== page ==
LOS ANGELES, CA - In yet another generous act of philanthropy by an eminent member of SoCal’s Indian-American community for the cause of education, Pravin and Sudha Mody have donated one million dollars to Pratham USA (PUSA). This will be used to set up a flagship mega campus for training in technical skills...
This campus will provide residential training in courses of 3 months duration to 200 youths at a time in technical trades like electrician, welding, construction, plumbing and maintenance. The center will also function as a national “Center of Excellence” to develop expertise in new technical trades and conduct training of trainers for all centers. The trained students will be assisted in getting employment and thus help raise their living standard.
The estimated construction cost for the project is $1.3 million. Apart from the $1 million donated by the Mody Family, the remainder funds will be raised through additional donors from India and the US. In around five years, Pratham hopes to expand the campus to have a facility for 400 trainees at a time. Ahmednagar was chosen as it is a major hub for industrial activity in Maharashtra. Its proximity to Mumbai also ensure easy monitoring and focus from the Pratham central office in Mumbai and convenient visits by partners like the Modys.Pratham will use the Ahmednagar campus to impart training in technical skills that are in great demand in India with employers due to the expanding industry and shortage of skilled personnel in the field. There is a massive demand for welders, electricians, construction workers and mechanics. The National Skill Development Corporation (NSDC) estimates that the fast growing industry would have demand for an additional 500,000 skilled welders and electricians each by 2022.
India Journal spoke with Pravin Mody who from humble beginnings achieved the American Dream. Born into a lower middle class family in Mumbai in 1940, he came to US in 1962 to study Chemical Engineering, graduating from Oklahoma University. He married Sudha in Mumbai in 1969 and is the father of two , son Ameer and daughter Sujata. Later he also got a MBA from Pepperdine University. He is the founder of GBS Linens, one of three biggest party linen supply companies in US. His daughter and son-in-law Ashesh Kamdar now run GBS Linens. Here are excerpts from the interview:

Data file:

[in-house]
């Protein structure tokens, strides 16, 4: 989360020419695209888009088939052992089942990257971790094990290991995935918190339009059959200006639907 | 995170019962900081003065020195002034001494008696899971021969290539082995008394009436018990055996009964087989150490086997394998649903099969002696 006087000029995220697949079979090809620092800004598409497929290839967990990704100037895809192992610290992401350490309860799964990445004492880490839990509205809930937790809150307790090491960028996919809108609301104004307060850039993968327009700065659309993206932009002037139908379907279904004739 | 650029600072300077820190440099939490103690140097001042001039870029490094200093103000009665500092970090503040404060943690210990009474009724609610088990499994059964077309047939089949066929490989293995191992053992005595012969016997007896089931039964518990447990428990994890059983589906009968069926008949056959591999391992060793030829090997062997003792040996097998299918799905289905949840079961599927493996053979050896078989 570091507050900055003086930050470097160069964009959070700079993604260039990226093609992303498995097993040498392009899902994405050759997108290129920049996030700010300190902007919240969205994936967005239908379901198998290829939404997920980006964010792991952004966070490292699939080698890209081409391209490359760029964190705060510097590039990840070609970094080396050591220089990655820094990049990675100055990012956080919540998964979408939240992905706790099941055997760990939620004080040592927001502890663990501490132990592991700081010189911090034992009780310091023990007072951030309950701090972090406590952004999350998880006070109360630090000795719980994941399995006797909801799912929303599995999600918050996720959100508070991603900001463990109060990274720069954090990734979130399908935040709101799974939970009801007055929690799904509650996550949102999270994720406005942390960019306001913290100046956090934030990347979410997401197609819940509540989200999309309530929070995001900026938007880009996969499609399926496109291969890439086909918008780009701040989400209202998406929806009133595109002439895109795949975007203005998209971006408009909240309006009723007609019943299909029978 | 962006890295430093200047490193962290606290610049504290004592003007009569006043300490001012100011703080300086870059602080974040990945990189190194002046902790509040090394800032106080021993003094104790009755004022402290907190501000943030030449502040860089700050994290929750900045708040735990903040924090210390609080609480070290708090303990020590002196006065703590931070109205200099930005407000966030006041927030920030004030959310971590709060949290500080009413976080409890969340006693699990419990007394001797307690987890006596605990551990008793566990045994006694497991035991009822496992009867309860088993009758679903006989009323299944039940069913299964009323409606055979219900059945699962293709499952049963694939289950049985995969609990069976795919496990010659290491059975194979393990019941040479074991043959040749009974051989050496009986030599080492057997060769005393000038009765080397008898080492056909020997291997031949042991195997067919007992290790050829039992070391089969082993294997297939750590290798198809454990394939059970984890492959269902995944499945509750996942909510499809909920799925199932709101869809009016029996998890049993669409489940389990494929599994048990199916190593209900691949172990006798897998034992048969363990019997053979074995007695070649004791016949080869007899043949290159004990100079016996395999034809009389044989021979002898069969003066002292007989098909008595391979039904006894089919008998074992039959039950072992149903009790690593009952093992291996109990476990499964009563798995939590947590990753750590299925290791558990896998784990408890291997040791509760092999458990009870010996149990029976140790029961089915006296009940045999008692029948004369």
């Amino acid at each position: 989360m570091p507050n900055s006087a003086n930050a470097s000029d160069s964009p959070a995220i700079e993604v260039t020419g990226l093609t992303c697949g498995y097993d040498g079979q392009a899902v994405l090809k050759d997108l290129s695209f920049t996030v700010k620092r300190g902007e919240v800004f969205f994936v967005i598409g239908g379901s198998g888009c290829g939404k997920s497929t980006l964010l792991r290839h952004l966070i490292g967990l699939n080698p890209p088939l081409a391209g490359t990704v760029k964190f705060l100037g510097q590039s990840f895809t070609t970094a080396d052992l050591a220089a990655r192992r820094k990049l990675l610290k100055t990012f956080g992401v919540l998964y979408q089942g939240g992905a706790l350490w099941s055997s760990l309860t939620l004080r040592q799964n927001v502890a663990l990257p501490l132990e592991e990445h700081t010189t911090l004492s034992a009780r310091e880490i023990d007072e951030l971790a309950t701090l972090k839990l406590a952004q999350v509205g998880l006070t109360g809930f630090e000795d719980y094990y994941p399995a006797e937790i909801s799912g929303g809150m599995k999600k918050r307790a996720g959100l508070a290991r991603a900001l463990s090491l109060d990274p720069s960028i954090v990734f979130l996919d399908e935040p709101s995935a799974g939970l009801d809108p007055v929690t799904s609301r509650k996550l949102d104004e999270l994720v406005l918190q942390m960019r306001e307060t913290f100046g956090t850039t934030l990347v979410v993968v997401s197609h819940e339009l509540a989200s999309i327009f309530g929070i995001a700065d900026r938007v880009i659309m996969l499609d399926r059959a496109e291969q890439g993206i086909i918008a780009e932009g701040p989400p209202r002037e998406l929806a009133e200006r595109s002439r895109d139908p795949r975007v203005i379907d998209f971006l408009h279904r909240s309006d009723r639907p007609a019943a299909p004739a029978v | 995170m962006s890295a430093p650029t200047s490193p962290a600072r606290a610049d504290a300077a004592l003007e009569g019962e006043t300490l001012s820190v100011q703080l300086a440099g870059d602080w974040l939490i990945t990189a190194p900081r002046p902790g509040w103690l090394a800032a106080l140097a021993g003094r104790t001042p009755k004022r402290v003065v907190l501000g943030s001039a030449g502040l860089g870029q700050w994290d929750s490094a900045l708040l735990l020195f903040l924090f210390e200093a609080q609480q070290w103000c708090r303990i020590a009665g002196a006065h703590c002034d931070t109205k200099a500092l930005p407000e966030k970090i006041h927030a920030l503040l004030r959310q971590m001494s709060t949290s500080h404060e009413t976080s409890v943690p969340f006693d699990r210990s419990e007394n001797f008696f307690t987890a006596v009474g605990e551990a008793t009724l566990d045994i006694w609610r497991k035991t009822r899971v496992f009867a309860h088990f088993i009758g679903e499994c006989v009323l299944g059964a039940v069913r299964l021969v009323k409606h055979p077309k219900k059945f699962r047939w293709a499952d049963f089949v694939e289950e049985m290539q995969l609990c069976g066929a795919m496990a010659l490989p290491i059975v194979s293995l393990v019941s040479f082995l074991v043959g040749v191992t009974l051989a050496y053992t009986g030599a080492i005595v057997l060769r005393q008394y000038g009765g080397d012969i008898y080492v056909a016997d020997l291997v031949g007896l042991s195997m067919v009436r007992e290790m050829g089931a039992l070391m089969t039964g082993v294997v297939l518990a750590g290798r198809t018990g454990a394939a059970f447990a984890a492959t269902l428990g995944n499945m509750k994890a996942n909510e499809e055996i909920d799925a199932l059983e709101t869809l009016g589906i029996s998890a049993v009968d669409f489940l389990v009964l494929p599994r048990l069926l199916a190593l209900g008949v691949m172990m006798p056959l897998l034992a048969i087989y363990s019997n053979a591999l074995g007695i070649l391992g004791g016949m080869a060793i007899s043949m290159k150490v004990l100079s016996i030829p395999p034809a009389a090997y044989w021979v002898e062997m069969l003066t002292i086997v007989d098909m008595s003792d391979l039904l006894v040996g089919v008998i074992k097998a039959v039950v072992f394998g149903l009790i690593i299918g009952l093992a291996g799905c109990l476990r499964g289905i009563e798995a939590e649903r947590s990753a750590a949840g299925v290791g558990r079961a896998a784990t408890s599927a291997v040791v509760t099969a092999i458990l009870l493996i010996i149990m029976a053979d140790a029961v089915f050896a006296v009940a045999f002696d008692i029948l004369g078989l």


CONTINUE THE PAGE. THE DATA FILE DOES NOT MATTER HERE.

Q.Why did you chose to donate to Pratham, when there are a slew of other non-profits?
A. For many reasons. Pratham is rated in the top category by Charity Navigator for many years and is effective in getting results at low cost. Pratham has efficient, transparent and accountable operations and is doing very important work - educating children of India, particularly those who are less fortunate aimed at eliminating the cycle of poverty. * I love its logo “Every child in school and learning well.”
Q What do you hope to achieve by partnering with Pratham-PACE to create the Mody Technical Institute (PMTI)?
A.I share the vision with India’s Prime Minister Narendra Modi of turning India into manufacturing giant. This will require millions of skilled and semi-skilled workers.
PMTI and institutes like it will help to create this skilled work force. PMTI will be expanded as the need arises and resources are received.
Q What or who inspired you to donate:
A. I have innumerable reasons to donate. First off a feeling of gratitude. I came to the US to study engineering with a net worth of minus $1,200. Today we have a decent life, highly educated and happy family. I am keenly aware of all my blessings all the time. I consider it as my moral obligation to pay back to the nation where I was born (India) and nation where we flourished ( US). Donating for worthy causes is simply paying back my debt. If gratitude was liquid, every ounce of me would be dripping!